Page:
I had almost forgotten how it felt to be freewheeling, so long had we pedalled perpetually upwards, and I was taken by surprise to find my wheels rolling without input. Suddenly the southern valley opened up, a sea of forested ridges and peaks extending to the horizon. I’d spent several days looking ahead at nothing but valley sides and the prospect of further climbs, and the sight of these endless, undulating lands produced a satisfaction that arriving here by car could never hope to reproduce. It was the most brilliant venue for lunch, and Andy, Maria, Magalie and I sat gobbling up the last of our scavenged food in the sun, looking out across the great expanse.

We’d found refuge the previous night in a small mountain lodge. The staff, taking pity on us, had fed us bean soup and given us a room to sleep in and a bundle of firewood for the stove. In the morning we’d raided the buffet laid out for the lodge’s paying guests, leaving with several bags of cooked sausages, salami, bread and chunks of omelette. Munching the last fragments of egg at the highest point of this detour, which far outclassed Britain’s highest peaks, the rewards now lay at our feet. Yes! And we swept down from on high, whooping with adrenaline, the bikes we’d built for precisely these conditions eating up the terrain as we sped through the untouched Carpathian forests. And, on a particularly tight bend, Maria’s slender form was projected with Olympian grace over her handlebars to land in a blur of limbs on the gravel surface of the road.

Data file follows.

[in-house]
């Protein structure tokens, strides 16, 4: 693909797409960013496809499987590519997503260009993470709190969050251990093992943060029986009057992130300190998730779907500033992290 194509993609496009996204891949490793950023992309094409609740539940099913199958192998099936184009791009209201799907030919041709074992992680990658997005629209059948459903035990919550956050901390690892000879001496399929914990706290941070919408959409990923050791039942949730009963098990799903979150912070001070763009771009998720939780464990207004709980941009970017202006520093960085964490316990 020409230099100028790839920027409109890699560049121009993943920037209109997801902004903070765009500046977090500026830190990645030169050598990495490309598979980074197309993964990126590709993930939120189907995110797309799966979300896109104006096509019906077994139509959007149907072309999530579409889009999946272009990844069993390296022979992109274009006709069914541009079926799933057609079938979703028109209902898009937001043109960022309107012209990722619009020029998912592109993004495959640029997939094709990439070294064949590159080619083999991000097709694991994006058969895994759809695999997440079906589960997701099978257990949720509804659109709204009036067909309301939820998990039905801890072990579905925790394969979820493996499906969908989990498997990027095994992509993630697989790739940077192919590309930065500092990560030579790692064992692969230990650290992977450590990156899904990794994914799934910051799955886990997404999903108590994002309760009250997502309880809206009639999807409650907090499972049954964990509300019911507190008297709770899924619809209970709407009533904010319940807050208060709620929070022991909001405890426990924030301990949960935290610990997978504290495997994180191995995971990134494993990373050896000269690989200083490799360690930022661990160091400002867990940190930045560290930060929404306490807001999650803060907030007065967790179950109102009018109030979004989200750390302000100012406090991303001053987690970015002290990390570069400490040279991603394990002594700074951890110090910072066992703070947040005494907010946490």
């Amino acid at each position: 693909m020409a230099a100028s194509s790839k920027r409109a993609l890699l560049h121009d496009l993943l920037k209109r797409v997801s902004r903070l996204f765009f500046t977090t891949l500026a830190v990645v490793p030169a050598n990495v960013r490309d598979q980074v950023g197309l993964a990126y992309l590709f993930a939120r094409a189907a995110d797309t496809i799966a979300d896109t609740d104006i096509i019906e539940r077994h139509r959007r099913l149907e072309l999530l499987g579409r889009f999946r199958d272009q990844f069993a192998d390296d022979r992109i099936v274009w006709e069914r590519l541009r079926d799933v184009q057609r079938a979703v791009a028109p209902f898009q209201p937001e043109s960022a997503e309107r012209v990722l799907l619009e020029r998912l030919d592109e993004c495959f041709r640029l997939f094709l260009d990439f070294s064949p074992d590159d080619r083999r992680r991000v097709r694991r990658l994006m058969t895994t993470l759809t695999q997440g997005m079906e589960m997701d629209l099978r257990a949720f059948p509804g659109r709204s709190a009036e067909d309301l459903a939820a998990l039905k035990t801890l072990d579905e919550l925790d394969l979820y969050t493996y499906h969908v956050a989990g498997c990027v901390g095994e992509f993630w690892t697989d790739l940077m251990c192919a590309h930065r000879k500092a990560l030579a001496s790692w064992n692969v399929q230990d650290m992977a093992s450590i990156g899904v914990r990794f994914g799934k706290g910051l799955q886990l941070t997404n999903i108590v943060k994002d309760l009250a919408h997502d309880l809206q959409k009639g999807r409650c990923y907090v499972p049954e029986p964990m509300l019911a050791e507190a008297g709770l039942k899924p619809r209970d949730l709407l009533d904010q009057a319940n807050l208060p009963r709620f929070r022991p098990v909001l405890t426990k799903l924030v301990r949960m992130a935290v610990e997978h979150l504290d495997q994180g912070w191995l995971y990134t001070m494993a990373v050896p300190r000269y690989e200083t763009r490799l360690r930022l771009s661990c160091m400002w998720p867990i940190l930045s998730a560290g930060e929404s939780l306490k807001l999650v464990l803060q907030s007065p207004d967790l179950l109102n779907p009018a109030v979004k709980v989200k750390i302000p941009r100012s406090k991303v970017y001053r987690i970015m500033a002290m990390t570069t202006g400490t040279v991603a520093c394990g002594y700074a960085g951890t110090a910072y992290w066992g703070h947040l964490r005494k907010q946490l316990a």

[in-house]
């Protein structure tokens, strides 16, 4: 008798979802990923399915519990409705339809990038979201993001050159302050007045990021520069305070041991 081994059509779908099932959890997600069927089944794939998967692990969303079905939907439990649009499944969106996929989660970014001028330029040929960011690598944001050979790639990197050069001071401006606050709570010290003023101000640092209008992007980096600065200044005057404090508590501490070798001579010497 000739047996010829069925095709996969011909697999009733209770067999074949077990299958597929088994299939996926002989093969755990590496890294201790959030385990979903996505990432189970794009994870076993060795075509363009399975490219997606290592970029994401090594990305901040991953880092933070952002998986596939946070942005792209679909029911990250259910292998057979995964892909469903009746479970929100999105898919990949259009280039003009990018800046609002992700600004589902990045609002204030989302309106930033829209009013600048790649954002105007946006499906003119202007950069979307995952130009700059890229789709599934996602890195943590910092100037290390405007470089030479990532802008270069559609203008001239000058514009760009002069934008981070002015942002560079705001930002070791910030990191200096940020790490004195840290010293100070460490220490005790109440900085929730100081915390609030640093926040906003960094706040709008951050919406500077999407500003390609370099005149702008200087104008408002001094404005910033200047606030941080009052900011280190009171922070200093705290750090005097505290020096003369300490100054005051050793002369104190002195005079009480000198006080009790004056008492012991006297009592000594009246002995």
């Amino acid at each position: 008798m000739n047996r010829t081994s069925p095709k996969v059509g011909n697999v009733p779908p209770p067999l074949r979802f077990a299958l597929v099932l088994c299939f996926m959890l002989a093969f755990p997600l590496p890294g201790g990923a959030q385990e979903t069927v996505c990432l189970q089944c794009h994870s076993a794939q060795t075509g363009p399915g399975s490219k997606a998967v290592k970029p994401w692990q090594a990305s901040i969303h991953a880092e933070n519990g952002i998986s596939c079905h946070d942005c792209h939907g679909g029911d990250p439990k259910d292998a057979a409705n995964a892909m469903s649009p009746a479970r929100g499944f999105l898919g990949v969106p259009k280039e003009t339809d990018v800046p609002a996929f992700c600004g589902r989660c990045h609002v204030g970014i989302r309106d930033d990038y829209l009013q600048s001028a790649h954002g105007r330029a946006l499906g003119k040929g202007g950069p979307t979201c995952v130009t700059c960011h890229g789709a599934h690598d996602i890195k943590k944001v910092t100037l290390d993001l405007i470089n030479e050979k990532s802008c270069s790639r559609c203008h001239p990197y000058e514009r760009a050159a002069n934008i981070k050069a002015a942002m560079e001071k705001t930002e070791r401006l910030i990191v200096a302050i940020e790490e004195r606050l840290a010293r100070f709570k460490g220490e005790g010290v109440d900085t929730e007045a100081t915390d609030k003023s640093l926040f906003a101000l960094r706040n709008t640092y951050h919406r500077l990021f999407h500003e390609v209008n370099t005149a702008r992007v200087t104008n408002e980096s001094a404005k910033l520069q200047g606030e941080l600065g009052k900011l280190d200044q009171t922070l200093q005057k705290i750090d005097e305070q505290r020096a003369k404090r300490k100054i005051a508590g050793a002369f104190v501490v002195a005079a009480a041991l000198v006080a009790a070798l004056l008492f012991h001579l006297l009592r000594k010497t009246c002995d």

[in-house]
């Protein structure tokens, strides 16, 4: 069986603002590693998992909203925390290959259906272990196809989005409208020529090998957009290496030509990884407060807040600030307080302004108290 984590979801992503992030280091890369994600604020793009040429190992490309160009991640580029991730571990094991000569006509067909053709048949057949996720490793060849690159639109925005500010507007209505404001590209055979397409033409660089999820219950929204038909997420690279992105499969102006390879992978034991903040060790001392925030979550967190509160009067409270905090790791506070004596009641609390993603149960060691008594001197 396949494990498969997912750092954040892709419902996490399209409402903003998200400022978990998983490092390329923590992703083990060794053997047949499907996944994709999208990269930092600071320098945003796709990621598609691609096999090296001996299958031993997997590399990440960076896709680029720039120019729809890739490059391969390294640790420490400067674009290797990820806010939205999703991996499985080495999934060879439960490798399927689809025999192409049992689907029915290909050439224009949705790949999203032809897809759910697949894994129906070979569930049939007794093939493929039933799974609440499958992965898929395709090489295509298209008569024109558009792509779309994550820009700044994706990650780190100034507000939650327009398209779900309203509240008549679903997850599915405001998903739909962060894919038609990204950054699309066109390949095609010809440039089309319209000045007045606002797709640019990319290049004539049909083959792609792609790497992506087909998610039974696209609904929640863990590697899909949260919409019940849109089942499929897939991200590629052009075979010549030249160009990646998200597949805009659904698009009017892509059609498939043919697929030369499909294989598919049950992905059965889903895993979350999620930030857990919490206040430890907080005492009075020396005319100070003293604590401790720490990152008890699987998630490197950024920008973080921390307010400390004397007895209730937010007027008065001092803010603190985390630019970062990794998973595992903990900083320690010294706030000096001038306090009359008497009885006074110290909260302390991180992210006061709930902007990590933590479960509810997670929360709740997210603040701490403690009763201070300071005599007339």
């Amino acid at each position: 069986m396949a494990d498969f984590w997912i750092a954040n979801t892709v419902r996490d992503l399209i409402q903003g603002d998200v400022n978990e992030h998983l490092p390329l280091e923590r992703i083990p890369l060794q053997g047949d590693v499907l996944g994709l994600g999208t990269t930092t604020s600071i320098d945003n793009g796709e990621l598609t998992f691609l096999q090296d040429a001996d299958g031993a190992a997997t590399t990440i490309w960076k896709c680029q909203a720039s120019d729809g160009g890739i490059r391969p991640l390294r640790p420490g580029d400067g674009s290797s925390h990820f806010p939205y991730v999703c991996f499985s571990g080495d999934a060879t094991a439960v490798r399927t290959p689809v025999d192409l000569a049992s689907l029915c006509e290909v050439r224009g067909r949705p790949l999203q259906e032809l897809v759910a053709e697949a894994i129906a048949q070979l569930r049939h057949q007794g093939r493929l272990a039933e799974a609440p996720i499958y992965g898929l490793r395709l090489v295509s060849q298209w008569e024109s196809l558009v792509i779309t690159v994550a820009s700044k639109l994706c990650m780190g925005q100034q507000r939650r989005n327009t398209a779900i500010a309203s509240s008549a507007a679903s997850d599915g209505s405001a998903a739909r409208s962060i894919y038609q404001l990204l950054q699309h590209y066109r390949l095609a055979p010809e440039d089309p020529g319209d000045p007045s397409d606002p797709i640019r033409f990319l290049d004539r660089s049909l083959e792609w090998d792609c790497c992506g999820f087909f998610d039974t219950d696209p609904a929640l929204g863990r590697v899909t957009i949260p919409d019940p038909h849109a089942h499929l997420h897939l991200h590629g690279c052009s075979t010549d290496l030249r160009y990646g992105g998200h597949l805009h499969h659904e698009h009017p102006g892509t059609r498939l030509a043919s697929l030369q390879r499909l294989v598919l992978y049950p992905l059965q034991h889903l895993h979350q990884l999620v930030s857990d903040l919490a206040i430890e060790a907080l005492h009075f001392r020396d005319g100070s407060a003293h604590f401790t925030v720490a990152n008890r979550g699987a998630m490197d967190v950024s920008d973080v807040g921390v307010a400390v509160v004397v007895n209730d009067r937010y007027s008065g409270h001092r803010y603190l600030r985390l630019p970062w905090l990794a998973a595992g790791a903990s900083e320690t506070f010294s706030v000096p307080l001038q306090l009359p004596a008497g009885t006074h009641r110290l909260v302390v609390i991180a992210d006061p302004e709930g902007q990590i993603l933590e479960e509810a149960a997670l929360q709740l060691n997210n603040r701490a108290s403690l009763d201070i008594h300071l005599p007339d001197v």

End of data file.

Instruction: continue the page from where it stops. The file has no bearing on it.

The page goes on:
‘It’s just a flesh wound,’ joked Magalie, borrowing the words of Monty Python’s Black Knight. Maria laughed. She was shaking with adrenaline, but her injuries seemed trivial, though there was quite a bit of blood on show. Miraculously, the clapped-out old bike had survived unscathed. Maria had been having so much fun on the downhill that she’d overestimated the control afforded by bald tyres on the loose surface – a beginner’s mistake.